Colony Chapter Six

Drawing of a beam coming from a flying saucer, causing fire. Caption reads: "Colony Work in progress."

Communications Systems chapter of work in progress by Iris Carden

The tv Angela’s parents were watching displayed a test pattern.  It was the first sign any communications systems were coming on-line.

A message running across the screen said: “Stay tuned for an important message at 2pm AEST.”

Angela and Jamie decided to recharge their long-flat phones, in case the mobile towers were functioning again.

Everyone was in the lounge room to see the broadcast.

On the screen, they saw a popular News Breakfast host, sitting on the News Breakfast couch.  Beside her was an octopod, similar to the one Angela, Maria and Adam had seen the previous day at the shopping centre.

The human host looked scared, and was obviously reading from a teleprompter: “Australia is greatly honoured.  It is chosen as an outpost colony for the glorious Zaratin Empire. This colony will allow for trade between the Empire and the nations of the Earth.  In the near future, all essential and communications services will be restored.  Zaratin officials will soon conduct a census of remaining humans, of habitations and of other resources. Humans must co-operate with this census, and follow directions, to ensure their on-going survival. Humans may be relocated to allow for Zaratin occupation of some habitations. Please remain where you are until you receive further instructions.”

The test pattern returned to the screen.  The message written across the screen now read: “Important information will be replayed at 3pm AEST.”

Angela looked around the room. “We’re being colonised,” she said quietly. 

“It’s OK,” Mary said.  “If our army can’t win, the Americans will come.”

“What?” Angela asked, incredulous.

“The Americans will come.  The ANZUS treaty means they have to come.”

Angela sighed. “The ANZUS treaty might have required us to follow America into a lot of ill-advised wars against weaker nations, like Vietnam, Iraq, Afghanistan and Iraq again.  But they didn’t win any of those wars, and they were against opponents who had less advanced weapons.  They’re not coming to save us.  They know they won’t have a chance.  If anyone’s saving us, it will have to be us.”

Jamie’s phone gave an alert signal.  

“It’s Eric.  He wants to know where I am.”

Angela gave her the address to pass on.

“He says he’s coming to get the twins and me.”

“He is? So has he left his unit, or has the army given up, or what?”

Jamie sent a text, and received one back.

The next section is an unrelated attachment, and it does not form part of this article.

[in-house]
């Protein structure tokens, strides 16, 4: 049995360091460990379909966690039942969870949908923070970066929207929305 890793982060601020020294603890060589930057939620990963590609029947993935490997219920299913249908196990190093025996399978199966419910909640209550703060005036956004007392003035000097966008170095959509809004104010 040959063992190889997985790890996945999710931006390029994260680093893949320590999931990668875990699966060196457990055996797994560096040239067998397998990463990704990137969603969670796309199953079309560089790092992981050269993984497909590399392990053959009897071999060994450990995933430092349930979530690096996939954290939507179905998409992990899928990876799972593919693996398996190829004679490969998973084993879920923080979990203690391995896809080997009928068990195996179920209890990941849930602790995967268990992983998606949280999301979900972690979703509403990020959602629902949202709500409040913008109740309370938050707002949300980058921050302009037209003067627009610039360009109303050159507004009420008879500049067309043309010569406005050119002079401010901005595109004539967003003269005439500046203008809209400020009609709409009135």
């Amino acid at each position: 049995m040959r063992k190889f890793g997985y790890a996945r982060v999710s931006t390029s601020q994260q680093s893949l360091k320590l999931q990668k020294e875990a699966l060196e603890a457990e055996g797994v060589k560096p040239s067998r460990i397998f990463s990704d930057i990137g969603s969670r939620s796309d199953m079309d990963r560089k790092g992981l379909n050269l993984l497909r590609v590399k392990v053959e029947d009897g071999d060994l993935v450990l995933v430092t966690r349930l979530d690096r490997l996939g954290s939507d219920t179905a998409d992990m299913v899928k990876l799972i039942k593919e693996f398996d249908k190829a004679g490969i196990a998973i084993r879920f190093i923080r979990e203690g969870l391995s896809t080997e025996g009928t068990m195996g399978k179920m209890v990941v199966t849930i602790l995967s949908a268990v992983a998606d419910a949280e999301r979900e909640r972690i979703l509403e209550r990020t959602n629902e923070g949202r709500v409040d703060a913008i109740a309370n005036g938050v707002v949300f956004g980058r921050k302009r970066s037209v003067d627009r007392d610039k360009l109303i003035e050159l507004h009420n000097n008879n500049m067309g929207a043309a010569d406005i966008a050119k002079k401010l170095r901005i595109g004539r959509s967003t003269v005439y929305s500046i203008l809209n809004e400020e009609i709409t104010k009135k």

“Our military has surrendered.  The navy is taking whatever military and immediate family they can fit on ships, somewhere. He’s not clear on where.”

“At least there’s a hope you get to go somewhere safe.”

“Did you say our military surrendered? You tell that husband of yours he’s a coward,” Edward said.  “Young people today have no gumption.  The army’s job is to protect ordinary citizens and our property, not to surrender and run away.”

“I can’t leave all of you.  What’s going to happen to you?” Jamie said.

“That’s not your problem,” Maria said.  “Your responsibility is those babies.”

Angela said, “Jamie, you have to go. You heard the tv. They’re colonisers.  You know about the Stolen Generation.  That didn’t just happen here.  It happened in lots of countries. Colonisers take children. You have to protect Esmerelda and Phoebus.”

Jamie was crying.  “But we wouldn’t have survived without you.  We can’t just leave you.”

“Yes, you can,” Martha said. “We’ve survived until now helping each other.  The rest of us will keep helping each other, but right now you have to put your babies ahead of everyone else. That’s what mothers are supposed to do.”

“Utter nonsense,” Mary said.

“It’s not nonsense, young lady,” Martha answered.  Angela just about choked.  “Real mothers prioritise their children’s safety.”

As the television replayed the earlier announcement, Angela, Maria and Adam helped Jamie pack up the few possessions she had acquired for herself and the babies.  

Later that day, Eric and some other soldiers arrived in a military transport vehicle. After a tearful good-bye, Jamie and the twins left with them.

“I really hope they make it somewhere safe,” Martha said.

Angela hugged her.  “I hope we do, too.” she said.


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By Iris Carden

Iris Carden is an Australian indie author, mother, grandmother, and chronic illness patient. On good days, she writes. Because of the unpredictability of her health, she writes on an indie basis, not trying to meet deadlines. She lives on a disability support pension now, but her ultimate dream is to earn her own living from her writing.

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